Simon Gorelik.Archive photo, Naum Granovsky/МАММ/МDF
In 1939, microbiologist Abram Berlin brought a dangerous disease back with him to Moscow from Saratov. There in Saratov, during experiments on animals, he used the living causative agent of the plague, and was strictly confined to quarantine.
However, an urgent call from Moscow forced him to go immediately to the capital, unleashing the plague. Berlin checked in at the Hotel National, dined there, and visited a hairdresser.
Feeling very ill, patient zero was hospitalized under the erroneous diagnosis of croupous pneumonia. The credit for catching the epidemic in time goes to Simon Gorelik, a physician at the 1st Moscow Medical Institute.
Having identified pulmonary plague in the patient, Gorelik immediately reported the danger to his superiors and isolated both himself and Berlin. He knew that they were both doomed, since plague in those days was incurable.
The secret police located and quarantined everyone in the city who had been in contact with Abram Berlin. The clinic where he was stationed was cordoned off, and the Hotel National was disinfected (at night to prevent the information from leaking and causing panic).
As a result, the plague epidemic was nipped in the bud. Only three died from the fatal disease: Gorelik, Berlin, and the unfortunate hairdresser.
Alexei Kokorekin.Viktor Chenov/Sputnik, Grigory Vail/TASS
Smallpox arrived in the Soviet capital in December 1959 together with artist Alexei Kokorekin on his return from India, where he had contracted the dangerous disease at a Brahman cremation ceremony.
Suffering from fever, severe coughing, and all-over body pain, Kokorekin sought medical help. The doctors mistakenly diagnosed flu, despite the patient being covered with an uncharacteristic rash.
That smallpox had broken out became known only two weeks after the artist’s death, when several people in contact with him began to experience similar symptoms.
When the diagnosis was confirmed, all Moscow medical services, police departments, and the KGB were deployed to tackle the grave threat. Law enforcement officers found and quarantined everyone who had been in contact with Kokorekin or his family members.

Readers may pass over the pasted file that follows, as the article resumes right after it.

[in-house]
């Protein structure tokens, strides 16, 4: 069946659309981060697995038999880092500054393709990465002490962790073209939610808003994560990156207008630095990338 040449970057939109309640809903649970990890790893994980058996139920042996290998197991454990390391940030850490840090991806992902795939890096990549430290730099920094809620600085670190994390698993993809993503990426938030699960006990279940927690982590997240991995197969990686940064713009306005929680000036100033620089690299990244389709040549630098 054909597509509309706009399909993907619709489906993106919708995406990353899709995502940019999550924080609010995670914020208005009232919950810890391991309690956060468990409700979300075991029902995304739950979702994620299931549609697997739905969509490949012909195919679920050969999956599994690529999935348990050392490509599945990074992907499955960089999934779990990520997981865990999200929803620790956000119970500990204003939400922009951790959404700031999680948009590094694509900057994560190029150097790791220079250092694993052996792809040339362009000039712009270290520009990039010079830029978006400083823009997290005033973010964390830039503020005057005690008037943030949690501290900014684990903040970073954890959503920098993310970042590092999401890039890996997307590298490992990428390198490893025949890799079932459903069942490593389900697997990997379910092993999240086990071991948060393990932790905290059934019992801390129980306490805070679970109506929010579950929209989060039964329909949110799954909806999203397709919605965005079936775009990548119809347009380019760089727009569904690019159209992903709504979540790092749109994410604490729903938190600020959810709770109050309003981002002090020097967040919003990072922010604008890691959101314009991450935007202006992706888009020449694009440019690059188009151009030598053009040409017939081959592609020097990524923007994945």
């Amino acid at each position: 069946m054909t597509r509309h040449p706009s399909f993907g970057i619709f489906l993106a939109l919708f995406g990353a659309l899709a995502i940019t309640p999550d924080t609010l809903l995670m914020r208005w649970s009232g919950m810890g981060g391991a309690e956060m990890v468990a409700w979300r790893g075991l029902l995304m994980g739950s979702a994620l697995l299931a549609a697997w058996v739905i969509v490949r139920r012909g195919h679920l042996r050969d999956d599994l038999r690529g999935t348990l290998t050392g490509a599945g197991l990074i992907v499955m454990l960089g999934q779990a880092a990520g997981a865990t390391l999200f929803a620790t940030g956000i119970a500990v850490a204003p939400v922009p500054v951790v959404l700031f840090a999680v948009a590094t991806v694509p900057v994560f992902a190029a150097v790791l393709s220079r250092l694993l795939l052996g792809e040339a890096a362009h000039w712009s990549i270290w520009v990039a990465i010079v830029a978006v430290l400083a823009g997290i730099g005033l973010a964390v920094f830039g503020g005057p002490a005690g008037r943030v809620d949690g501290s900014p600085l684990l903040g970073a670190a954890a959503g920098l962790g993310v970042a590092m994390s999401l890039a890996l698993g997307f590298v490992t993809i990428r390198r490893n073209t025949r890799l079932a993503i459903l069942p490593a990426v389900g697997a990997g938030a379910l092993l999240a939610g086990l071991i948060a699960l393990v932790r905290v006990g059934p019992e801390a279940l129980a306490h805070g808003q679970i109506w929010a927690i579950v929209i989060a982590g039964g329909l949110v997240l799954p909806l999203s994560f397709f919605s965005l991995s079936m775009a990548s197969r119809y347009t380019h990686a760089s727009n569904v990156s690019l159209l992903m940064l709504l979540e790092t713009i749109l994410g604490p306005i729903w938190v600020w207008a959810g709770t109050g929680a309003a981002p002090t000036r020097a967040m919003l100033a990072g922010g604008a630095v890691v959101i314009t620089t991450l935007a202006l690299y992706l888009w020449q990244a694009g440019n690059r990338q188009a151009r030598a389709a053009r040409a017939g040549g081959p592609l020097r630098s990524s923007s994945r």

The hospital where the infected man had been treated was locked down. Government stockpiles of precious linen reserved for wartime were made available to the thousands of confined workers and patients.
However, the main measure was the universal vaccination of all residents of Moscow and Moscow Region, unprecedented in history. Working 24/7, doctors injected more than 9 million people in a single week.
As a result, the deadly disease was discovered in just 45 people in Moscow, three of whom died. Nineteen days after its discovery and the start of the coordinated response, the outbreak was gone.
Penetrating from Iran, a wave of cholera swept the entire Soviet Black Sea coast in 1970. The epidemic came at the peak of the holiday season, when the coastal cities were overflowing with vacationers.
The disease gradually spread throughout the country, including Moscow and Leningrad (St Petersburg). This was facilitated by a major blunder on the part of local officials, who had announced the outbreak of cholera over loudspeakers on the beaches, urging people to go home.
The central government, for its part, acted quickly and decisively. Alongside thousands of doctors, the army and navy were engaged in the fight against the spread of the disease.
Odessa, Batumi, Kerch, and other major epicenters were quarantined. People were allowed out only after a thorough bacteriological examination. Dozens of ships and trains were converted into mobile labs and sent to the cities.
Thousands of trapped tourists were gripped by panic. Many tried to get round or even break through the military cordons. The situation calmed down only when the USSR Council of Ministers ordered that salaries would be paid to anyone forced to remain in quarantine.
The cholera epidemic was finally eradicated by November that same year. The authorities drew the necessary lessons, and the mass construction of water treatment facilities began on the Black Sea coast and the river basins of the Volga and Ural regions.
The anthrax outbreak in the Urals in April 1979 remains the most mysterious epidemic in Soviet history. According to various sources, it claimed 60–100 lives.
At its peak, 5–10 people a day were being admitted to infection wards in the city of Sverdlovsk (Yekaterinburg), suffering from toxic shock syndrome.
When the cause of death was revealed as anthrax, a special unit was set up for patients. The large-scale vaccination of residents and disinfection of the city also got underway, involving the use of helicopters (according to unconfirmed reports). By June, the epidemic was under control.
According to the official Soviet version, the outbreak was caused by infected livestock. However, another theory suggests that it might have been due to an accidental release of anthrax spores from a military biological laboratory located in a suburb of the city. Sabotage by Western intelligence agencies seeking to discredit the USSR on the eve of the 1980 Moscow Olympics was also mooted.
Official information about the tragedy remains classified, and will only be released 75 years after the incident — in 2054.
If using any of Russia Beyond's content, partly or in full, always provide an active hyperlink to the original material.
to our newsletter!
Get the week's best stories straight to your inbox